It’s only on the screen for a second or two, just enough to make the viewer say, “Wait – is that guy doing what I think he’s doing?”

It captures the idea that nobody really wants to work with us. They want the SQL Server to be fast and reliable, and they want it to be invisible. They don’t really want to spend their time working on the database. They want to get back to adding features to their application, managing other servers, or … playing beer pong.

Tread carefully

Tread carefully

Doug Loves to Keep Servers Out of the E.R.

I get a lot of satisfaction from knowing that our clients not only learn to solve the problems they have, but also how to avoid them in the future. We don’t want our clients to be in the same pickle a few months later and need to call someone again. We value success stories over repeat business.

Jes Loves Teaching Rocket Surgery

This is exactly what we do:

Rocket surgery

Rocket surgery

We don’t just find and fix problems, we teach and train people so they are empowered to solve other problems going forward. At heart, I’m a teacher. I don’t hoard my knowledge, or try to be the one person who knows how to fix a problem.

Kendra Loves That Creepy Insect Moment

My favorite moment is the view of the SQL Server, right after the witch doctor fixes things up. It’s smiling but…. then an insect runs right over its teeth. Things are better, but you’ve got this weird feeling of dread. What’s really going on in there?

That creepy insect moment

That creepy insect moment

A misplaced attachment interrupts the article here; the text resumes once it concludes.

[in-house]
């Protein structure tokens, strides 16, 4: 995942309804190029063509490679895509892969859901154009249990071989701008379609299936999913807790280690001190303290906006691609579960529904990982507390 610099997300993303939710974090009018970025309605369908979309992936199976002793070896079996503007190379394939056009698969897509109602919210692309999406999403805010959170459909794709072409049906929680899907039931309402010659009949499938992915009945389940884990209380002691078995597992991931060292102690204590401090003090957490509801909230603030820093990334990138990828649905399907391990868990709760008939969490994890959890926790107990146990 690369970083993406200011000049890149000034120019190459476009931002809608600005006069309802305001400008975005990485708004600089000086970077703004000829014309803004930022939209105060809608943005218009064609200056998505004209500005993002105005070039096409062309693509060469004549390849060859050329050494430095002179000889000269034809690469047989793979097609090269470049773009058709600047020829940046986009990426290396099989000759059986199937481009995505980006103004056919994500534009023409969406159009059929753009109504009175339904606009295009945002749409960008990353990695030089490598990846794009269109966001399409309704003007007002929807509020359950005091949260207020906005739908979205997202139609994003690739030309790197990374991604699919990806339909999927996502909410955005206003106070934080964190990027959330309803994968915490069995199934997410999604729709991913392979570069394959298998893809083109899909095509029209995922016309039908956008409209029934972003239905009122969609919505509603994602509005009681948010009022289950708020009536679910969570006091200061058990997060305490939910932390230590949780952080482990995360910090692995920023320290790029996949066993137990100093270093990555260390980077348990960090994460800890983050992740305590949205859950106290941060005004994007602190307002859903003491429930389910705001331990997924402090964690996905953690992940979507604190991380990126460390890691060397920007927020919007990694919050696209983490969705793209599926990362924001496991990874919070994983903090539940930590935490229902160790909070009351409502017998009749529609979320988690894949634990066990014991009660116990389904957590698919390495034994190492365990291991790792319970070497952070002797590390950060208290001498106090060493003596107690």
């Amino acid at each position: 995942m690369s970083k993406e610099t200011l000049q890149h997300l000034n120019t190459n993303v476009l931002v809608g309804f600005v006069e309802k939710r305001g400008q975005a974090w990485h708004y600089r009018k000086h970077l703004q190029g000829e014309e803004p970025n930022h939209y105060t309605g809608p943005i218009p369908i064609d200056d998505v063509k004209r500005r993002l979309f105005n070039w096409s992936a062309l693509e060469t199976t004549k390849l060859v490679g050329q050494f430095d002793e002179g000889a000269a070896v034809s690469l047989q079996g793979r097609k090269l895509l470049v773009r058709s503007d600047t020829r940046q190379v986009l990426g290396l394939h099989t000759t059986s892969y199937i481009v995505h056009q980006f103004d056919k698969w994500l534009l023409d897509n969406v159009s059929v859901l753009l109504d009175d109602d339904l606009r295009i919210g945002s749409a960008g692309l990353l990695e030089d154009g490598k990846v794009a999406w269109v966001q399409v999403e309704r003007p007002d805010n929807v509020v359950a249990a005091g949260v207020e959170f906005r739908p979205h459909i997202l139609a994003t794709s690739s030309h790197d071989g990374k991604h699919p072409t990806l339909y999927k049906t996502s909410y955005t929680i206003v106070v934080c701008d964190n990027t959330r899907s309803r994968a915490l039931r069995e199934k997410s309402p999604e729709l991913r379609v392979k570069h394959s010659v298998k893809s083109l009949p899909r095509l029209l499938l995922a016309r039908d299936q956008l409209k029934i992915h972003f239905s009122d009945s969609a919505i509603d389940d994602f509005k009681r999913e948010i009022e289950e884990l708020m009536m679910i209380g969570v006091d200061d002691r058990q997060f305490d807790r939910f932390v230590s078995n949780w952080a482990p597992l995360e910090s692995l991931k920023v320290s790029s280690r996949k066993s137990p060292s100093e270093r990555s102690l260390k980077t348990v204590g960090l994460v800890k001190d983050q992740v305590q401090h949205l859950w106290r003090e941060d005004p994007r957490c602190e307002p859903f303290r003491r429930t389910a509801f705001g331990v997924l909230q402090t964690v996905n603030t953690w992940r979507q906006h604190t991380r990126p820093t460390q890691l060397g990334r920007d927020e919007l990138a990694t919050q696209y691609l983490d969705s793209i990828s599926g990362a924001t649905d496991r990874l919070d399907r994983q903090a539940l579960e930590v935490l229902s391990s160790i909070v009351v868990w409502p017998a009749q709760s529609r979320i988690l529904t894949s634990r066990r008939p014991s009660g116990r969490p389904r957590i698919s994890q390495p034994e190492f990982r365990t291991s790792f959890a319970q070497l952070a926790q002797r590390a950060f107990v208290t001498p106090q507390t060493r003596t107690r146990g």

Epipheo captured this brilliantly. We never want to be the witch doctor. We built our process so that it doesn’t just make the symptoms of your problem go away, but empowers you to understand the cause and the cure.

Jeremiah Loves Saving Money

It’s true, I really do love helping our clients save money. I don’t want to be the person recommending a new infrastructure, built from the ground up, with fine Corinthian leather server racks. We joke about solving computing problems with money, but the truth is that we try to solve problems through ingenuity before we try to solve them with an AmEx.

Turn your head and pay up

Turn your head and pay up

Along the way to solving problems with our smarts and yours, we focus on just the important stuff. There’s no 4,300 page report. No incomprehensible advice. Just solutions to your problems.

So what was your favorite part?

Why We Made a Video About SQL Critical Care®

Yesterday, we unveiled our 106-second video about our SQL Critical Care® service. Today, let’s talk about why we did it.